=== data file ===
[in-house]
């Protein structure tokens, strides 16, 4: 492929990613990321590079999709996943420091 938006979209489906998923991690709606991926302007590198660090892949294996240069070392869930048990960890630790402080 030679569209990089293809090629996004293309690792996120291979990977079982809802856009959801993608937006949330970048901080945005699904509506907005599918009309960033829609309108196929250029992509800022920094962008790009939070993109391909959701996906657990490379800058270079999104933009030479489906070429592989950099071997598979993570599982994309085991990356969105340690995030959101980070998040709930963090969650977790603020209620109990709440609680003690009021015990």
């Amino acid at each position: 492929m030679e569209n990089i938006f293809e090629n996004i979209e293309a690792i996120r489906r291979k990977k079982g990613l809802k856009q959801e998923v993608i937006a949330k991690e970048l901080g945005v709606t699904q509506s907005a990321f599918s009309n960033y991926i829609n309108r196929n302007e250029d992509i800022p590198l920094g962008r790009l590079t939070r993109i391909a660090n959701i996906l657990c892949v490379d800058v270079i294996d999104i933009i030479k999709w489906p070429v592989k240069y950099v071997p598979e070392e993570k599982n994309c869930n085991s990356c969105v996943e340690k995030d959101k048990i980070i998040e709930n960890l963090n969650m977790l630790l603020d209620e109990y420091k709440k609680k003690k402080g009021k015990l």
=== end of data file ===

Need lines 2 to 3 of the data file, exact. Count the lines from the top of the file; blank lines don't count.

């Protein structure tokens, strides 16, 4: 492929990613990321590079999709996943420091 938006979209489906998923991690709606991926302007590198660090892949294996240069070392869930048990960890630790402080 030679569209990089293809090629996004293309690792996120291979990977079982809802856009959801993608937006949330970048901080945005699904509506907005599918009309960033829609309108196929250029992509800022920094962008790009939070993109391909959701996906657990490379800058270079999104933009030479489906070429592989950099071997598979993570599982994309085991990356969105340690995030959101980070998040709930963090969650977790603020209620109990709440609680003690009021015990």
């Amino acid at each position: 492929m030679e569209n990089i938006f293809e090629n996004i979209e293309a690792i996120r489906r291979k990977k079982g990613l809802k856009q959801e998923v993608i937006a949330k991690e970048l901080g945005v709606t699904q509506s907005a990321f599918s009309n960033y991926i829609n309108r196929n302007e250029d992509i800022p590198l920094g962008r790009l590079t939070r993109i391909a660090n959701i996906l657990c892949v490379d800058v270079i294996d999104i933009i030479k999709w489906p070429v592989k240069y950099v071997p598979e070392e993570k599982n994309c869930n085991s990356c969105v996943e340690k995030d959101k048990i980070i998040e709930n960890l963090n969650m977790l630790l603020d209620e109990y420091k709440k609680k003690k402080g009021k015990l």